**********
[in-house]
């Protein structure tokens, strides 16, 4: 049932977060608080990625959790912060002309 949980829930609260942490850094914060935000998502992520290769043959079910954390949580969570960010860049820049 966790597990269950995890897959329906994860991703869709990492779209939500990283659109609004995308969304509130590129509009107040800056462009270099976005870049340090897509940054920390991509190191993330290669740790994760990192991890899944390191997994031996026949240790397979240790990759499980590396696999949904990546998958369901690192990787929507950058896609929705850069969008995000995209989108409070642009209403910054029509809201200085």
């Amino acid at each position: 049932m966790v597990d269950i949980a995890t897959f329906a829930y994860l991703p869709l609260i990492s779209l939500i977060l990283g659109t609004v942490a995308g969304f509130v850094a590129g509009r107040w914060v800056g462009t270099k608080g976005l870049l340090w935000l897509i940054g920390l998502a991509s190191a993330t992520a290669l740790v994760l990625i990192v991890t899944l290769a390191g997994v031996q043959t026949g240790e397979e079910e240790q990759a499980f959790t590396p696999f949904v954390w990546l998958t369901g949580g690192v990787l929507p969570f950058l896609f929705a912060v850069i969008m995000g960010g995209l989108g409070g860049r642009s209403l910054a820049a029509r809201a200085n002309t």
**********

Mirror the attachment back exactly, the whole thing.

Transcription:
[in-house]
């Protein structure tokens, strides 16, 4: 049932977060608080990625959790912060002309 949980829930609260942490850094914060935000998502992520290769043959079910954390949580969570960010860049820049 966790597990269950995890897959329906994860991703869709990492779209939500990283659109609004995308969304509130590129509009107040800056462009270099976005870049340090897509940054920390991509190191993330290669740790994760990192991890899944390191997994031996026949240790397979240790990759499980590396696999949904990546998958369901690192990787929507950058896609929705850069969008995000995209989108409070642009209403910054029509809201200085």
């Amino acid at each position: 049932m966790v597990d269950i949980a995890t897959f329906a829930y994860l991703p869709l609260i990492s779209l939500i977060l990283g659109t609004v942490a995308g969304f509130v850094a590129g509009r107040w914060v800056g462009t270099k608080g976005l870049l340090w935000l897509i940054g920390l998502a991509s190191a993330t992520a290669l740790v994760l990625i990192v991890t899944l290769a390191g997994v031996q043959t026949g240790e397979e079910e240790q990759a499980f959790t590396p696999f949904v954390w990546l998958t369901g949580g690192v990787l929507p969570f950058l896609f929705a912060v850069i969008m995000g960010g995209l989108g409070g860049r642009s209403l910054a820049a029509r809201a200085n002309t």